As Medicaid prepares to close continuous enrollment in March, millions of older adults ask themselves: What next?
Since the start of the COVID-19 pandemic when the U.S. entered a state of emergency, Medicaid has extended its service through continuous enrollment to ensure that low-income families and seniors could maintain coverage. Basically, the emergency measure prohibited states from kicking members off the Medicaid rolls. However, on March 31, the federal government will sunset this measure, causing millions of older adults to potentially lose coverage.
“Everyone who depends on Medicaid for their primary health insurance will be affected, but the nation’s seniors will be impacted the most,” Licensed Health and Life Insurance Broker K. Katrice Daniels said. “Seniors are at greatest risk for losing their coverage because most don’t know how to go online to reapply for their coverage unless they have a family member or friend to help them navigate the online application—or they may not have access to the internet at home in order to complete the application.”
According to Daniels, some states offer centers where people can go to get help filling out a new Medicaid application. But this may not be the most feasible option for all seniors, she said.
“If they lack transportation to get there and back, then that option won’t help,” Daniels said. “Another hurdle that seniors will have to navigate is submitting documentation requested to redetermine their eligibility. Not fully understanding what the application is asking or what the agency is requesting will hold up some seniors from completing the application altogether or submitting documentation on time.”
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Daniels explained seniors enrolled in certain Medicare Advantage Plans can only benefit if they are also enrolled in Medicaid. When continuous enrollment for Medicaid ends, they could be disenrolled from their existing Medicare plan and forced to choose one that may not cover all their health care needs.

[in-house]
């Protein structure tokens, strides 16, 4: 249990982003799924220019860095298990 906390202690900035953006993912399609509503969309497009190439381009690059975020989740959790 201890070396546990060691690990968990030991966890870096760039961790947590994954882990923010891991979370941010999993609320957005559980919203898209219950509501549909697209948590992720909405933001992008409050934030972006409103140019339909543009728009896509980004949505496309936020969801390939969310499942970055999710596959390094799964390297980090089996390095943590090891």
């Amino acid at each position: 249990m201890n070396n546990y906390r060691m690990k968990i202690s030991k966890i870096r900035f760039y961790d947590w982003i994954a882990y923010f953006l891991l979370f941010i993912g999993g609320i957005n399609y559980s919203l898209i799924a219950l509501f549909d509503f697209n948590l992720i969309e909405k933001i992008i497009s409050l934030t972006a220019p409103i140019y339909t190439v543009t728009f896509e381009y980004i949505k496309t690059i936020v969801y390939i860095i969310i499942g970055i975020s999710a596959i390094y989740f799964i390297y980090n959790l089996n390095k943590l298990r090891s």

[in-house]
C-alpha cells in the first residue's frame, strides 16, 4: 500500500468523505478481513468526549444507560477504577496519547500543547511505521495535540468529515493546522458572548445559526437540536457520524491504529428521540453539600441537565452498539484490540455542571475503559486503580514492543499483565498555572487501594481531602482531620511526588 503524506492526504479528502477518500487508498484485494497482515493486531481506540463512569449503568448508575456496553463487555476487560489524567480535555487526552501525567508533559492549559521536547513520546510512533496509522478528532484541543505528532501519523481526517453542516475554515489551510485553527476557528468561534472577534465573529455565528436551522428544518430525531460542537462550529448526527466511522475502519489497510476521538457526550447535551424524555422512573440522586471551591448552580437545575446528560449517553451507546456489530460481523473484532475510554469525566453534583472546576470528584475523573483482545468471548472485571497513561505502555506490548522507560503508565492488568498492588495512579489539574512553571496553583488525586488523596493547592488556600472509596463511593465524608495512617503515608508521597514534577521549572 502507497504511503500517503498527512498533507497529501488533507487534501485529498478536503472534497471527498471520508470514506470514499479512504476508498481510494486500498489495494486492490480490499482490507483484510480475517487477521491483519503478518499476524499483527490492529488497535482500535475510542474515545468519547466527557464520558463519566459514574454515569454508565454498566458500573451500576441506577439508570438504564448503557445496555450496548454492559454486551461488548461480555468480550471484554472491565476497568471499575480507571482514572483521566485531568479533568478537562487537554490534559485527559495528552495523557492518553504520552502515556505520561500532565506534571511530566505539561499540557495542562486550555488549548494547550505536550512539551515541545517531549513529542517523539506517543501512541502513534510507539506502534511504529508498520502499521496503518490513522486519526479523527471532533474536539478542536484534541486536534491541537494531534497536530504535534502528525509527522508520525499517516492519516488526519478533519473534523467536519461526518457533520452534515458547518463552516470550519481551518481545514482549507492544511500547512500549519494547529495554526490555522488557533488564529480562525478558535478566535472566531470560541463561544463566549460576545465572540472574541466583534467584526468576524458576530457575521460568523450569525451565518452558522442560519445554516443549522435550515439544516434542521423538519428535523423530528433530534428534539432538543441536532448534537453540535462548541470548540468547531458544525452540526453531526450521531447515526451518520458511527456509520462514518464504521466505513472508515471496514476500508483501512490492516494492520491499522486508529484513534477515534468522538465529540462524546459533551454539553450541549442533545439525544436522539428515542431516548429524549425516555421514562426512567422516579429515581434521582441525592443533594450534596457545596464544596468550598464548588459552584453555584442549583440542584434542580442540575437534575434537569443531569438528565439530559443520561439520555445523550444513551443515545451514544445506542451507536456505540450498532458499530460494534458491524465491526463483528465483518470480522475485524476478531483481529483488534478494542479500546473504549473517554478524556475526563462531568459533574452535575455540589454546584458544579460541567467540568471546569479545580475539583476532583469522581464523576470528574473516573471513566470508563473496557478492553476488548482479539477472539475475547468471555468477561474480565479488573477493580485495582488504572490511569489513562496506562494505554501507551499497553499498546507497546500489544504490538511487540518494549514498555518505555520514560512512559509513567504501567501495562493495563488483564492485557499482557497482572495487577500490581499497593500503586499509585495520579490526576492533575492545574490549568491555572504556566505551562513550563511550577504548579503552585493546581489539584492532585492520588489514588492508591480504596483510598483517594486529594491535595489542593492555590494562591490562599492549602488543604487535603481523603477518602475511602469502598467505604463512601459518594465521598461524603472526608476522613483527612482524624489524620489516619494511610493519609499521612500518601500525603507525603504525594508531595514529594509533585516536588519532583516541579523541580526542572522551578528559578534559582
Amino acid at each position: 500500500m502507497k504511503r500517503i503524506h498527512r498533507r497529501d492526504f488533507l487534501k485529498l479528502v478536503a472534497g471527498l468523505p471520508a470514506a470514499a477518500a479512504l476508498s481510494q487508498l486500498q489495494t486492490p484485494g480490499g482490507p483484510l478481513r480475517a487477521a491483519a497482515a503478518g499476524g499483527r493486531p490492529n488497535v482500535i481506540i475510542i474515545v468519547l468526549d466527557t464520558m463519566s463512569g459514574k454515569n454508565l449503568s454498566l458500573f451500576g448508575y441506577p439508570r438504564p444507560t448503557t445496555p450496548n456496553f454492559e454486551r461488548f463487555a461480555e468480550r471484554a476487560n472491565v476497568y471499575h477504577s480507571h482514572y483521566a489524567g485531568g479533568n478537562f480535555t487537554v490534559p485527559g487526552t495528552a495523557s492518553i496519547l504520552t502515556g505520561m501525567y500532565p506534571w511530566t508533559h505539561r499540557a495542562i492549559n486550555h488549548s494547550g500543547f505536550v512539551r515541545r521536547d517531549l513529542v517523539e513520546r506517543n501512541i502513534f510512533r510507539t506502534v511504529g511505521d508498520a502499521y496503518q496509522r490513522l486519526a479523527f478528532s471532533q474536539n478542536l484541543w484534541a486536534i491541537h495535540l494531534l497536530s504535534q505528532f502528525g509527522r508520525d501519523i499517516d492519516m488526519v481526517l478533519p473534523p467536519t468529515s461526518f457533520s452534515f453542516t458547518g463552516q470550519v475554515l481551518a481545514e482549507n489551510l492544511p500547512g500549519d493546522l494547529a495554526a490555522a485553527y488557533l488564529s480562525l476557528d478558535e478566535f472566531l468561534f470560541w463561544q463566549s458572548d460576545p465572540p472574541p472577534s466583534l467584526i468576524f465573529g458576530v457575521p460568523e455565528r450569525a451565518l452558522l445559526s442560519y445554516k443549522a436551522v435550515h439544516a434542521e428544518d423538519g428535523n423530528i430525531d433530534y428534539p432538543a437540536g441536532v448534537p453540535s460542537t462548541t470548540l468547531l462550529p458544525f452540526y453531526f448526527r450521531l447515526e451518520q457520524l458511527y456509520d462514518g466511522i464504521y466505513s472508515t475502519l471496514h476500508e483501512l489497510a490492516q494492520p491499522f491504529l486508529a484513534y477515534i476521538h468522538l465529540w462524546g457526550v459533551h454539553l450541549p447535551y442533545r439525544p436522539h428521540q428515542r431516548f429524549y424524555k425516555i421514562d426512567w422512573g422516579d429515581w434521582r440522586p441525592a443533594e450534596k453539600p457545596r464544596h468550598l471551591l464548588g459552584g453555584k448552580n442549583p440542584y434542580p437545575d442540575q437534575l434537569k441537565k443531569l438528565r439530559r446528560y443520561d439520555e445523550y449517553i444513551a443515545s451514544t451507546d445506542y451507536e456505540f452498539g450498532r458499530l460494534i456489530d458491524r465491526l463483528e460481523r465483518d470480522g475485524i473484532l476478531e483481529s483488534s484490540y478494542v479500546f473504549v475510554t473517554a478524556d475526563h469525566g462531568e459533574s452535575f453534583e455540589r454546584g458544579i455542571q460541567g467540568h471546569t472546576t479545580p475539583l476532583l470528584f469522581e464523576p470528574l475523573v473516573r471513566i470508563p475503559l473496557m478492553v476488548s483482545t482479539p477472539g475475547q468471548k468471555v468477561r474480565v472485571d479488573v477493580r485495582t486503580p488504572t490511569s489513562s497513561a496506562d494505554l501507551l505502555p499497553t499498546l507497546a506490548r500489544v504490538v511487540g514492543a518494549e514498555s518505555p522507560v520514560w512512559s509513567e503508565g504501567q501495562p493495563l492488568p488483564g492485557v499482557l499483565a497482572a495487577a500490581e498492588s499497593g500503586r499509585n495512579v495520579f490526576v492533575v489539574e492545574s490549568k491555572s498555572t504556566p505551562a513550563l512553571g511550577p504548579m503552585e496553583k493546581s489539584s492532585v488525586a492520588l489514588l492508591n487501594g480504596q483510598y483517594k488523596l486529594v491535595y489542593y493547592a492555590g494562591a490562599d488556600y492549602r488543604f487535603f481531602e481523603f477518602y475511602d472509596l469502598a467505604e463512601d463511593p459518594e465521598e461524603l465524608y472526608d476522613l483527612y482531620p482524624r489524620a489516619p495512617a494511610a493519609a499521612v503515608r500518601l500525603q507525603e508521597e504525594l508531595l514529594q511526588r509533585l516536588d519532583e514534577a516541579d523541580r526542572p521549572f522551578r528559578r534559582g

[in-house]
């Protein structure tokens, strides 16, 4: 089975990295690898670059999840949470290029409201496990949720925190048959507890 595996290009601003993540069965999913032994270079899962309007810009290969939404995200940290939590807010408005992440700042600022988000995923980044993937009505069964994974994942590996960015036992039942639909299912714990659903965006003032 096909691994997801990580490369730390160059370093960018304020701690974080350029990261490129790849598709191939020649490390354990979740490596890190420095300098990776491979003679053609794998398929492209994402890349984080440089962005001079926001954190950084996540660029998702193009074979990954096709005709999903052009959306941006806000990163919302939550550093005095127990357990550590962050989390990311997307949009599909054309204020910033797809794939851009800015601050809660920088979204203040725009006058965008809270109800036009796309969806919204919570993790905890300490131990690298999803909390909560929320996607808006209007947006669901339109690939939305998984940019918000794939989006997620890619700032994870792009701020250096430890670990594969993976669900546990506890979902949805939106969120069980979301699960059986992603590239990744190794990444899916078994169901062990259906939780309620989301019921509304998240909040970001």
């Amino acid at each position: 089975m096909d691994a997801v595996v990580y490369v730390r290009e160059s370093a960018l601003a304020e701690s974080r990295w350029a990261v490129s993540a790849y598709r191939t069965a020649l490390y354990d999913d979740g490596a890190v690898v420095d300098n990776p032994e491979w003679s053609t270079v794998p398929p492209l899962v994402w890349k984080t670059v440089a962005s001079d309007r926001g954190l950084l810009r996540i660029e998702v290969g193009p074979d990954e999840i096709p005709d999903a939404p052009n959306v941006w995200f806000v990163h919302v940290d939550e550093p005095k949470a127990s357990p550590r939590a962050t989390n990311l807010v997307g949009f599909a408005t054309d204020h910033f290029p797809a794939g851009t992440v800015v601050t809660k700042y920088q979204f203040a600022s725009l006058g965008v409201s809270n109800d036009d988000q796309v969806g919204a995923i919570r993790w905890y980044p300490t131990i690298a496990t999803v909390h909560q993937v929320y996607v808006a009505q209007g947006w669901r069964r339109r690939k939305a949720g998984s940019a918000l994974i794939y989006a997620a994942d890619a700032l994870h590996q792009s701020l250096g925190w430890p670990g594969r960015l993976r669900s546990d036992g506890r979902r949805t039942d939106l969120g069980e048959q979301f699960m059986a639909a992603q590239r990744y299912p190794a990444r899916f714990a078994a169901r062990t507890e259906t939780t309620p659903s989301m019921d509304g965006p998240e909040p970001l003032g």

“[This] can cause a serious decline in their health,” Daniels said. “Not being able to have access to care or delayed access to care can be very hazardous and costly as it will make the out-of-pocket cost much higher, especially for those with chronic conditions like diabetes or heart disease.”
The U.S. Department of Health and Human Services projects that even though 6.8 million people will still be eligible to re-apply for Medicaid after continuous enrollment ends, the struggle to fill out paperwork they haven’t had to look at in three years may prevent them from getting coverage.
Jenn Lydic, director of social services and community engagement at the Public Health Management Corporation, told NPR that continuous enrollment provided a break from paperwork, which “allowed for a continuity that I think has really been lifesaving for a lot of folks. … I know so many patients who have now been able to really finally get ahead of a lot of their health conditions.”
Jennifer Tolbert, associate director for the program on Medicaid and the uninsured at the Kaiser Family Foundation, reported to NPR that if a state does determine an individual to no longer be eligible, the removal won’t be immediate and could take up to a year for Medicaid to drop their benefits.
According to the Centers for Medicare and Medicaid Services (CMS), states will be required to develop a renewal plan by Feb. 1 for Medicaid users who will need to re-apply for their health care when continuous enrollment ends in March.
“When this continuous enrollment condition ends, states must, over time, return to normal eligibility and enrollment operations,” the CMS protocols state. “States will have up to 12 months to initiate, and 14 months to complete, a renewal for all individuals enrolled in Medicaid, CHIP and the Basic Health Program (BHP) following the end of the continuous enrollment condition.”